Remembering Michael Crichton

I was very sorry to learn this morning of the passing of Michael Crichton.

The first movie that ever gave me nightmares was the original Andromeda Strain, which I saw on TV at age eight — it’s still the better of the two adaptations, I think. I read both The Andromeda Strain and The Terminal Man in junior high, one summer working (or when I should have been working) in my mother’s library — and I really dug the style they were writtten in — sort of a scientific procedural, with some nice storytelling devices playing up the feeling that you were reading secret reports about things that officially never happened. I liked them enough that in high school I named a cyborg character “Crichton” in a short story (I imagine the robot in Buck Rogers‘ second season was named for him, too).

I wasn’t as big into Jurassic Park — and honestly, the only ER episodes I’ve ever seen were of the identically-named backdoor spinoff from The Jeffersons in 1984 (which, strangely, also starred George Clooney!).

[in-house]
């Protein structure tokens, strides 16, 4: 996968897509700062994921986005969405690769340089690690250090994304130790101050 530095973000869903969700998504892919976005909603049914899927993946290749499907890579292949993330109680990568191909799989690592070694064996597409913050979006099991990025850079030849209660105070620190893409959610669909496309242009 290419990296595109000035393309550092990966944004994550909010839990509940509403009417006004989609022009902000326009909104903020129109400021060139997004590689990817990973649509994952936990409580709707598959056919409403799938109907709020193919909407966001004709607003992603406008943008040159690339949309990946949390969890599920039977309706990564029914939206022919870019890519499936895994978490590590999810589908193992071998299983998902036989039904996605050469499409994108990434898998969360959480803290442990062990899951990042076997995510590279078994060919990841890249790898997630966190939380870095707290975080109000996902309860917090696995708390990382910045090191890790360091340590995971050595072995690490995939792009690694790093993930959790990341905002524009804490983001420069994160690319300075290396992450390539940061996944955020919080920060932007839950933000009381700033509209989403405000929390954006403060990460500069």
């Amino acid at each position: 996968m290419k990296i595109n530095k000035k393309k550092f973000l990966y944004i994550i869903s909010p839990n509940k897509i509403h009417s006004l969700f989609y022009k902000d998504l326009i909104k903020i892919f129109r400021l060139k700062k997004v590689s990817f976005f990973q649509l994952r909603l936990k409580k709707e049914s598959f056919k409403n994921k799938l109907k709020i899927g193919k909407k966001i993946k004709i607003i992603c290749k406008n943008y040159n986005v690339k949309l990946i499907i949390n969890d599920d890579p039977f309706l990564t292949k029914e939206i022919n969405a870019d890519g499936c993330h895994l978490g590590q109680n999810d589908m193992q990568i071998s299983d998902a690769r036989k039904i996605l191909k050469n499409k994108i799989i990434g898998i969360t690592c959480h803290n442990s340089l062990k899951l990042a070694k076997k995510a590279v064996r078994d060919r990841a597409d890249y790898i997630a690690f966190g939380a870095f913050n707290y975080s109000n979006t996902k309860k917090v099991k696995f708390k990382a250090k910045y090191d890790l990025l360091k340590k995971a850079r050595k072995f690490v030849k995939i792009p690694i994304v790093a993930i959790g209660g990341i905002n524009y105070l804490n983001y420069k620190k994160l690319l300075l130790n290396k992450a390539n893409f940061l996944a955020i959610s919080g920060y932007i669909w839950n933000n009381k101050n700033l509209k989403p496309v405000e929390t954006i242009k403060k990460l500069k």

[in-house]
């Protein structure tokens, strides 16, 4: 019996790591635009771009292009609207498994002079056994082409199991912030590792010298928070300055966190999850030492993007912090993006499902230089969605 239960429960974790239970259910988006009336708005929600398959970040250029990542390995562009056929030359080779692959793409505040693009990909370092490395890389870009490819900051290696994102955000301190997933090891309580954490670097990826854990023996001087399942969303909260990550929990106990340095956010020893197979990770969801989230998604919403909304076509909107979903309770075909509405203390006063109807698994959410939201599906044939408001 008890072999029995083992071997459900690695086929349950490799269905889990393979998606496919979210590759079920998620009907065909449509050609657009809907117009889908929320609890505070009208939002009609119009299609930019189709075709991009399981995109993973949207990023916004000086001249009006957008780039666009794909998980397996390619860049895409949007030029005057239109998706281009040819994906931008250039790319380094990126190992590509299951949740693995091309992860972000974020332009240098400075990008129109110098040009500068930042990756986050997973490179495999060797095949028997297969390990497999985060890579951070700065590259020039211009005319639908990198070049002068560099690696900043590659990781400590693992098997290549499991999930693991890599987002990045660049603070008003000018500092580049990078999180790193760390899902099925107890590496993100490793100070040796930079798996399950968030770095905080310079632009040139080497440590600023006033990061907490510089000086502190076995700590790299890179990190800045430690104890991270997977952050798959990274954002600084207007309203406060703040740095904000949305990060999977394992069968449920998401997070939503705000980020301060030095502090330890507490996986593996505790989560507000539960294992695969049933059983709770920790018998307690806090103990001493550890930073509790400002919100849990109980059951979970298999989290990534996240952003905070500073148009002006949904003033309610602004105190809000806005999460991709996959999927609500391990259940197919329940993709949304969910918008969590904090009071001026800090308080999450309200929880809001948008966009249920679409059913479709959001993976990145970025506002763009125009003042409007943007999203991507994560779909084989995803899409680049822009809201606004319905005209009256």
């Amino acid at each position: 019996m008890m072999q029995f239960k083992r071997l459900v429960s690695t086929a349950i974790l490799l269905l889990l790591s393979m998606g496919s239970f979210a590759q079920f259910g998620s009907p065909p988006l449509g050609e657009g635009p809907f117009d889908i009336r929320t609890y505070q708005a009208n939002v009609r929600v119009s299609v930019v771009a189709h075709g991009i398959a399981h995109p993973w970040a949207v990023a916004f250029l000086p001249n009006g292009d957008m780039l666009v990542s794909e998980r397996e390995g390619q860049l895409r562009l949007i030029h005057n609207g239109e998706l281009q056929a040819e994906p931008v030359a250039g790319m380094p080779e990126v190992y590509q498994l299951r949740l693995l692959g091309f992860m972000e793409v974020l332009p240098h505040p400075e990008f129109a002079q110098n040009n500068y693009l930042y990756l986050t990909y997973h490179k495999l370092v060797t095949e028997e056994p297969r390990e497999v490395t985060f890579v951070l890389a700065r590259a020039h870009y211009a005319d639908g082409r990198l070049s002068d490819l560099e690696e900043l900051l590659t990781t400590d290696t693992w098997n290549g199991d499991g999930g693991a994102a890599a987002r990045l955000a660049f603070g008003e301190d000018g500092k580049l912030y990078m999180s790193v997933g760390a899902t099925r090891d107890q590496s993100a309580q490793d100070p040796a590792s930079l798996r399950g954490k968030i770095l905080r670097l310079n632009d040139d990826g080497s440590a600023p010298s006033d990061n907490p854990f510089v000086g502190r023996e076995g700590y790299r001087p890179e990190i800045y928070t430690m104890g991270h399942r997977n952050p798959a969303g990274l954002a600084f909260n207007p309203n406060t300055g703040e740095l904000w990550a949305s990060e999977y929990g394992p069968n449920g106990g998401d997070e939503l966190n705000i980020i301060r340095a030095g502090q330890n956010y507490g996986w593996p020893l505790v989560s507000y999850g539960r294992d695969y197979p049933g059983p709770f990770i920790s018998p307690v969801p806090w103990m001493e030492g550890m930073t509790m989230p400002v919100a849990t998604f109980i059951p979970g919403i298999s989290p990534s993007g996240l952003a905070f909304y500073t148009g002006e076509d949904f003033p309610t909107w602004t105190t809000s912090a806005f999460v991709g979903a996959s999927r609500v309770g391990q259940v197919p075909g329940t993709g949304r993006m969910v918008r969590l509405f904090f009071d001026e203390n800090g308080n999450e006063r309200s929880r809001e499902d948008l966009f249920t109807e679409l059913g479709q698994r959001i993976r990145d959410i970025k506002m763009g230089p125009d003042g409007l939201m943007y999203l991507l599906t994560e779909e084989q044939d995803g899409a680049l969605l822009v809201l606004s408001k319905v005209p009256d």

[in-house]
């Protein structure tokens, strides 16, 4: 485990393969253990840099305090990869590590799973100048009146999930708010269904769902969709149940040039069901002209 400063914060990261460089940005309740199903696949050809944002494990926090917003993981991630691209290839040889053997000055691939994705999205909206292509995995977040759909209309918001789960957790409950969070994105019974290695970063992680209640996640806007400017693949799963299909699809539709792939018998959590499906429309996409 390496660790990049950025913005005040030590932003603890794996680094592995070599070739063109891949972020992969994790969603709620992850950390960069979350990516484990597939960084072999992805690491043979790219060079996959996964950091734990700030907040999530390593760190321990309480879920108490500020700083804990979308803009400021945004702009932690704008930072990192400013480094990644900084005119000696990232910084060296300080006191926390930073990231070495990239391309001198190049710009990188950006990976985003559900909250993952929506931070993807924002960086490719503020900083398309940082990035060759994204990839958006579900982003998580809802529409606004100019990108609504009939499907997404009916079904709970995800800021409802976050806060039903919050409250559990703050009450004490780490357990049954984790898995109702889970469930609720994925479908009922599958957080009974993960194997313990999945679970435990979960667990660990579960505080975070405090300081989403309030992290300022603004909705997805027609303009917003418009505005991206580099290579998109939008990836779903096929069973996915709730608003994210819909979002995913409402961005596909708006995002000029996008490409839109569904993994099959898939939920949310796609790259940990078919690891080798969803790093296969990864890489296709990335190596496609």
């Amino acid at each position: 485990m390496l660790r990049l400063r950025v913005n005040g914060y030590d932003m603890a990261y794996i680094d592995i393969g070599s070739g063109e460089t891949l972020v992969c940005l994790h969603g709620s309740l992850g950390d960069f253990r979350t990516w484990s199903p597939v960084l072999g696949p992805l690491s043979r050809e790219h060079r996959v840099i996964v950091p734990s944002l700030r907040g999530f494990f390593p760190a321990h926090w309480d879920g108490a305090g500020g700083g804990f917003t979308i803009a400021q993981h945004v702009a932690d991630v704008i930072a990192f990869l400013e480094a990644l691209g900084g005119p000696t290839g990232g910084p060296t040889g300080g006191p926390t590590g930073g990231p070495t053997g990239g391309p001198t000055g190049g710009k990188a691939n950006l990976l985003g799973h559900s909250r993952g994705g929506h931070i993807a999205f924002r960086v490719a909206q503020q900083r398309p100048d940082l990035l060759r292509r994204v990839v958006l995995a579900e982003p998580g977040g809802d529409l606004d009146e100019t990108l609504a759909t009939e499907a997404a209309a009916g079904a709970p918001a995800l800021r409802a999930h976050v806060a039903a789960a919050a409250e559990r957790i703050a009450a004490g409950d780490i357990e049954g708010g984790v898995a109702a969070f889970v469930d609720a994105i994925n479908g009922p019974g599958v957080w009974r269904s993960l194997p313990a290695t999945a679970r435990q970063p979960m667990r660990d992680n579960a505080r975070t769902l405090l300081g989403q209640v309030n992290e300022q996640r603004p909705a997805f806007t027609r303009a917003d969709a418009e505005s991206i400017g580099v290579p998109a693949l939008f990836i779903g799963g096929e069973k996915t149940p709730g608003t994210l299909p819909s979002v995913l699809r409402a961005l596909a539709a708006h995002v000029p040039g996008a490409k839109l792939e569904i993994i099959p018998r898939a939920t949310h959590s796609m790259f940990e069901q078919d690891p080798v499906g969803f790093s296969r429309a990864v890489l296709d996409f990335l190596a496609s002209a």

On the other hand, I’m know I’m one of the bigger fans of Looker, a sometimes maligned film he wrote and directed which includes some pretty imaginative ideas — including the insertion of computer-generated characters into video (which seems to have more or less happened last night with CNN’s “holograms”). Took a long time for the DVD of it to come out, but it might be worth a second (or first) look, if only for the cool light gun and some of the interesting pre-Max Headroom views in there about the power of the media.

I need to get back and read some of the books I missed. There is not nearly enough science in science fiction, but Crichton did his part to change that.